Lolly Willowes, Sylvia Townsend Warner


As I have mentioned before, I got my second year reading list a few weeks ago. And so, with due resignation, I signed on to Amazon, and ordered nearly forty novels, that comprises the entirety of the second year of university. My novels arrived and I was rather pleasantly surprised to find Lolly Willowes on my reading list. Unlike many of the novels for the upcoming year, it is rather short, and in comparatively simple prose. It isn’t overtly dense with meaning, because superficially it seems as though it is just a story about a sheltered woman, living in a tiny village, who becomes a witch.

However, I was asleep one night, and I ended up dreaming about the novel, imagining Lolly as a witch. The novel explores not just the parameters of the family unit, but also looks into ideas about marriage and the stigma of spinsterhood. Spinsterhood remains stigmatised even today, whoever was a much more obvious issue at the time of writing, 1926. The novel also discusses the idea of feminism in a rather oblique fashion. By empowering Lolly to go out into the world, alone, Sylvia Townsend Warner created a novel that supported Woolf’s rather more explicit literature, that also empowered women to go out into the world. The novel is significant in its own right, because of the subliminal message of strength it puts across. However it transcends into a network of early twentieth century literature, becoming a part of a literary network that also included Woolf, Mansfield, and other great female modernist writers.

The novel is not a modernist text in terms of linguistic style. It is written in the form of the Victorian novel, following a traditional structure in terms of time constraints, and character construction. This can be related to the fact that the novel itself is set in the patriarchal society of Victorian England. Lolly’s life, up until her move to Great Mop, is controlled by her brother, who represents the height of patriarchal control within England. Lolly is often considered as being passed around, almost as a package of no consequence. By moving along, and reclaiming herself, she becomes a woman in her own right, outside the control of her brother.

Conversely however, Lolly does fall under the influence of another male persona; Satan himself, disguised as a friend. By her assumption of his control over her, something that is never quite clarified for the reader, we see a necessity of patriarchy that structures all of Lolly’s actions. Whilst she is free, and has come under the influence of Satan somewhat willingly, there is still an echo of patriarchal society underpinning her world view.

The power dynamic that exists between Lolly and Satan is extremely interesting, because he is a kind of optional and yet inevitable patriarchal influence. There is a degree of resignation throughout the last couple of chapters in the novel, resigning Lolly to Satan’s eternal influence. To this extent, we can question the feminist tone that flows throughout the novel, and the extent to which it is effective.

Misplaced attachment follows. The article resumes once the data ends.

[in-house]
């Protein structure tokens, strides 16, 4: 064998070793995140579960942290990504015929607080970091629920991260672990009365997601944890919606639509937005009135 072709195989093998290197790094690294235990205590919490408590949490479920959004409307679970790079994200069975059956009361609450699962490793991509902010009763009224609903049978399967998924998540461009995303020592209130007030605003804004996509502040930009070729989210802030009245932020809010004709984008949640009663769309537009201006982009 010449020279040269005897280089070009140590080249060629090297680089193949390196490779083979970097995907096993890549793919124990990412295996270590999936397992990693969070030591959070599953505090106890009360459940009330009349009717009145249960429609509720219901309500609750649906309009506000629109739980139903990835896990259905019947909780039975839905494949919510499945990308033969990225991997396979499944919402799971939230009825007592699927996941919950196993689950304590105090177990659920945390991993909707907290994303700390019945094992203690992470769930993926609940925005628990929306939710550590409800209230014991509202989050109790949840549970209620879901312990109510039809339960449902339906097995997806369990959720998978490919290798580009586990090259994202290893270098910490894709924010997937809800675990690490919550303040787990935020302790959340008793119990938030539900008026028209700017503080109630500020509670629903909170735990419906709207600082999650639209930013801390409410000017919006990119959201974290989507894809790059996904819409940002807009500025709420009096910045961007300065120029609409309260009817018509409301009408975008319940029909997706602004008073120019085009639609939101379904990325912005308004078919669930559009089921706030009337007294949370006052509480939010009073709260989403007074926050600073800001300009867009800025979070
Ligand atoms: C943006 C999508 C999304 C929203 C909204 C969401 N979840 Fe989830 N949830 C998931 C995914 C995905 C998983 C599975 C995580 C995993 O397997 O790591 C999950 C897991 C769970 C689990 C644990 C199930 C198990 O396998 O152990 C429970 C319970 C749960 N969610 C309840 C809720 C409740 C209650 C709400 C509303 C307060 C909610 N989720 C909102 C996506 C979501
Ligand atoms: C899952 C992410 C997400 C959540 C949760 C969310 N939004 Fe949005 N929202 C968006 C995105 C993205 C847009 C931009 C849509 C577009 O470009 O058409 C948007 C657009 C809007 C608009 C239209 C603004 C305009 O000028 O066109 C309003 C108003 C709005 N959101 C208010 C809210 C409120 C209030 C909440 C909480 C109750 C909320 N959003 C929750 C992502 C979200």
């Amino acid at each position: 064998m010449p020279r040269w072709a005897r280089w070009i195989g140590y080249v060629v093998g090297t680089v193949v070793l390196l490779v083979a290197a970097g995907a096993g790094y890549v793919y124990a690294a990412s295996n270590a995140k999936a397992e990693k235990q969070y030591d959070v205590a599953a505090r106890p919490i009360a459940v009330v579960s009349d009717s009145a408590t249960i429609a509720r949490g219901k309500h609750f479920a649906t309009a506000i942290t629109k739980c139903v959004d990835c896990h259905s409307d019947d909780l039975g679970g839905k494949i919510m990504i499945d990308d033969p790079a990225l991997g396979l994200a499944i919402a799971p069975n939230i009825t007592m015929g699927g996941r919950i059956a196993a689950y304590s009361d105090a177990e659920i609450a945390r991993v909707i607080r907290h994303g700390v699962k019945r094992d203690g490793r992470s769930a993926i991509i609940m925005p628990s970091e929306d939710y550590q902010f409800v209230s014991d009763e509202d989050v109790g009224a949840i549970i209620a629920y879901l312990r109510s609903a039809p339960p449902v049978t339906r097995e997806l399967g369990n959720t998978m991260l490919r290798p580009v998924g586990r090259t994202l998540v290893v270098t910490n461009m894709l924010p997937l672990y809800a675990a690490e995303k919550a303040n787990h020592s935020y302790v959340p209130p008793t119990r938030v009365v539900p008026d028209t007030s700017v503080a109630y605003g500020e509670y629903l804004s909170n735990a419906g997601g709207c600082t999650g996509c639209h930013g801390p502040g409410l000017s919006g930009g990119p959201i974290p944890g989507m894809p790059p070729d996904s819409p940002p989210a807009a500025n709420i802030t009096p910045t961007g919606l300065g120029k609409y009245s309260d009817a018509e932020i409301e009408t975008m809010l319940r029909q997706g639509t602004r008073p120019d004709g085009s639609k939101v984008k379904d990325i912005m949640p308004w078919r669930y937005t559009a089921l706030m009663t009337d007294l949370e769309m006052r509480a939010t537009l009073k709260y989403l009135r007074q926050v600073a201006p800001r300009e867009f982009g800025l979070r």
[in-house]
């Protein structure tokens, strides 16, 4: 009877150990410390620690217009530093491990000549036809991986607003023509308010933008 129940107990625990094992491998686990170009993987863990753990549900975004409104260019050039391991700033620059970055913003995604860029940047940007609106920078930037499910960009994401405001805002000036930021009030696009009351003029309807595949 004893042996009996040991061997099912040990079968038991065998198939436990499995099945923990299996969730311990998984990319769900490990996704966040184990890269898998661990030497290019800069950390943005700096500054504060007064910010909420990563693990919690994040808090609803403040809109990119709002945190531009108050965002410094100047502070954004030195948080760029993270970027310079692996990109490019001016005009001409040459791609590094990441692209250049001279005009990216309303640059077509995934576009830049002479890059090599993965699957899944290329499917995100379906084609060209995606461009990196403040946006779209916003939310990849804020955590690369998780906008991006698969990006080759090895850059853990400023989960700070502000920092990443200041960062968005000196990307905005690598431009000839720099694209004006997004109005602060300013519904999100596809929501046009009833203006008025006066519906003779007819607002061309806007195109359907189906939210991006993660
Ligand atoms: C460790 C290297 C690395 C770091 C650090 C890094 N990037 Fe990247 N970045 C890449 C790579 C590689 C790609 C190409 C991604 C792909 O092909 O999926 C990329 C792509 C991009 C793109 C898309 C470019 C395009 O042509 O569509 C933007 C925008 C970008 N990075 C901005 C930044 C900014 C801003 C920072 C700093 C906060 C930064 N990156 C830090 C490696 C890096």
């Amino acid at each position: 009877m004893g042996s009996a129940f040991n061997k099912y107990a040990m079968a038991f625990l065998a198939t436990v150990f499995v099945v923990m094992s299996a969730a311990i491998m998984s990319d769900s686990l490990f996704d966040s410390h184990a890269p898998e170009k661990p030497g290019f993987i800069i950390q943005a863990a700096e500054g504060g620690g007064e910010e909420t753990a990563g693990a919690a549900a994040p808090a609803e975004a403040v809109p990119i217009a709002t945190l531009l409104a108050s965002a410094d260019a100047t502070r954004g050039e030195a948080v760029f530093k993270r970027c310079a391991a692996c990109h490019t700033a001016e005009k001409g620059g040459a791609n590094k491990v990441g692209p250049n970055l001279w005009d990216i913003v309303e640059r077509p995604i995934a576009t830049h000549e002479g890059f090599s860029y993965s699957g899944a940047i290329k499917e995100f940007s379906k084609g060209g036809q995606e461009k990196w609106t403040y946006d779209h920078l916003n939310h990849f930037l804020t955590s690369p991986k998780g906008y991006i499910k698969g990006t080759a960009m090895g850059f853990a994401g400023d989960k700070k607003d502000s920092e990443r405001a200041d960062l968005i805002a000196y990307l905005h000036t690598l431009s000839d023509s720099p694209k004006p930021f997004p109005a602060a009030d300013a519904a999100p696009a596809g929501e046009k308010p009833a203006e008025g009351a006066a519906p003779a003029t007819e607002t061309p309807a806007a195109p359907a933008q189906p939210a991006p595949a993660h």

If anything however, Lolly Willowes is very entertaining!





A Lecture on the Visual Sounds of Tennyson

So you know the feeling, when you sit down and start listening, and that feeling of fuzzy begins to encompass your brain. That is what I began to feel when I sat down to listen to Dr. Jason Hall, explain his theories on meter, and the perception a person has of meter. Coventry Patmore claims that:

“Meter is only present in the mind”

This assumption of course leads us to believe that meter is in the mind, it is a force of the imagination and subsequently doesn’t really exist in its own right, as a solid product. This means of course that literature, especially poetry, can be considered subjectively and therefore is an individual experience for the reader.

The general question posed therefore is “Should meter be adhered to at all, when read aloud, or should we hear the poem naturally, as though it were prose?” This is especially important when one reads 20th century poets like T.S Eliot, and the idea of Modernism poses another important question to this end; where Modernism sought to break tradition and redefine traditional prescriptive writing styles, such as that of Daniel Defoe’s “Robinson Crusoe”. If meter truly is in the mind of the reader, then is the whole idea of writing to a certain form, or in a certain style, especially in poetry, completely invalidated by the subjective opinion of the reader?

The idea that nothing is solid, but that everything is open to interpretation is both liberating and asphyxiating, because with no prescribed, solid form, there is very little that a person can hold on to, to work through a complex and challenging text. In a sense, prescriptivism provides a hand for the reader to hold, something to focus on when one finds themselves drowning in ideas and words and structures that combine to create cataclysmic confusion. However, being without a babysitter forces you to walk alone, and to stand on your own two feet and just figure it out, alone, possibly with the dictionary as a lonely companion. The intellectual challenge therefore is made innumerably more interesting without structure or support.

I emerged from this talk thinking that I know, and understand very little, about ideas of meter and rhyme, despite a lengthy extended project (which I may upload extracts of soon) on the poetic form used in 14th Century Chaucer. However, through my confusion, I managed to make a little sense; found a little understanding in a sea of ideas that are so sophisticated, that you realise that you are barely an amoeba in the great ocean of English education.

And I can honestly say that I loved every second of it, and I hope that I never lose the want to get better, and know just a little more than I did yesterday.